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Anne K Moore
Photographs courtesy of the Lady Bird Johnson Wildflower Center

Deep in the heart of Austin, Texas is an extraordinary series of gardens contained in the Lady Bird Johnson Wildflower Center. On hand are a dedicated group of gardeners and scientists whose mission is to conserve, restore, and create healthy landscapes.

There is a monster lurking outside your front door.
It slurps up water, fertilizer, and pesticides at alarming rates. Mark Simmons, PhD and the Ecosystem Design Group he leads has introduced an alternative to this all-consuming fiend, the city lawn. Their award-winning research has resulted in Habiturf® — mixes of regionally native turfgrass species that perform better and require fewer resources than traditional non-native turfgrasses.

Nearly eighty acres of research plots at the Lady Bird Johnson Wildflower Center test, among other things, the hardiness and adaptability of native turfgrasses.

Think of the freedom a lawn that only needs mowing once or twice a year would give you! Where could you spend that saved time? Then there is the water, which in many communities is rationed and in some places outright forbidden to be used on grass. What if your grass could survive drought and go dormant when the rains are sparse, only to revive and green up again when the rain returns?

This native grass mix is now available in Texas and is suitable for Southwest plots. “We selected these four species that all have similar leaves and are quite friendly,” Mark said. “For things like mowing, fertilizer, herbicides they win out.” No more several times a week watering and no more fertilizing with the attendant run-off into the streams and lakes. Is there really such a thing as a no-care lawn? This could be it.

With water restrictions, homeowners can lose their lawns, which is an expensive proposition. Mark did some research on his own native grasses lawn at his home to see how it would cope, without watering, during August. “Sure enough, it went dormant for about 4-5 weeks. I have water from a well, so let me see how long it takes to recover. In two weeks it will green up again, it doesn’t die. So if you are under water restrictions, you are not going to lose your lawn and that was a big issue here.”

Some Homeowner’s Associations restrict what can be planted in the front yard. They want uniformity in the look of their neighborhood. Texas may be on the cutting edge of allowing homeowners to use native, water-conserving natural turf.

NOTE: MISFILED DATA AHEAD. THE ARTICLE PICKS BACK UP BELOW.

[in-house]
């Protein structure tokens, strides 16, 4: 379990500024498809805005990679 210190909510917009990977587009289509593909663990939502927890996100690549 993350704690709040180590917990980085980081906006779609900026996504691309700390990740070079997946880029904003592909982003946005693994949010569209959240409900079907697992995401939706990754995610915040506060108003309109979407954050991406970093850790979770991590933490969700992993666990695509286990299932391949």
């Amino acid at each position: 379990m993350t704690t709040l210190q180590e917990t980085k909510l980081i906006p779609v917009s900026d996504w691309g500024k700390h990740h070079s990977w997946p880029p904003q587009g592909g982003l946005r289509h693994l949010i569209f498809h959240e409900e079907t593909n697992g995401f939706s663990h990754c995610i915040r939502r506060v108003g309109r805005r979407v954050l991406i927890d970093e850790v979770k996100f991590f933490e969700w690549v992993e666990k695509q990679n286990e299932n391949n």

The Texas legislature has passed a law that HOA’s (Homeowner’s Associations) cannot bar homeowners from having a natural lawn.** These associations must approve all ‘reasonable’ requests from Texas homeowners to xeriscape their properties without being legally scrutinized by their homeowners association. The new law prevents HOAs from prohibiting xeriscaping, which is a method of landscaping to conserve water with drought-resistant plants.

“Our mission is to conserve, restore and create healthy landscapes. Part of that mission is to educate authorities.” That is something Mark and his cohorts are doing now, trying to educate these planners. He explains how using natives in the landscape can have multiple rewards. “There is another way to do this and you will actually save money. You not only will reap all of these ecological benefits but biodiversity benefits as well.” To effect change, people have to get involved and demand changes in the environment, both at home and in the public places. Money plays some part in change, but public outcry is an even stronger encouragement. “We have to develop a usable space so if the public demands it, it’s a big deal.”

“People are planting Bermuda because it is readily available and there are few alternatives. The turf and seed supplier industries need to be brought on board to make alternative grasses available,” According to Mark, “But they are not going to do that unless they perceive there is a market.” One way to drive the market is to get cities on board planting natives. Then people notice and ask retailers for what they saw growing in cities or along highways. Sellers, in turn, ask growers for the products their clients are requesting. “We are currently trying this approach in both Dallas and Austin.”

“In Texas we have around 5,000 vascular species,” Mark explains. “State wide you can probably buy only 150 of them. Victorians were very good at creating markets back in the day.” They would hunt for plants all over the world and people clamored for the new and unusual. The market thrived.

It just takes a bit of getting used to a new look. “If you look at lawns (in general,) they usually do have acceptable weeds in them like little daisies or clovers and nobody minds about that.” If enough people want it, and insist on it, they can have their grass back.

“We’ve moved a little bit away from traditional gardening. If we really want to change the use and the function of our cities we have to be a little bit more aggressive about it. I’m a scientist but I have to get into marketing,” Mark explained with a chuckle.

About Mark Simmons, PhD: He is the Director of Research and Consulting, ECOSYSTEM DESIGN GROUP, Lady Bird Johnson Wildflower Center at the University of Texas at Austin.


For more information on natives and Mark Simmons, go to the GardenSMART episode write-up:

Posted March 13, 2015


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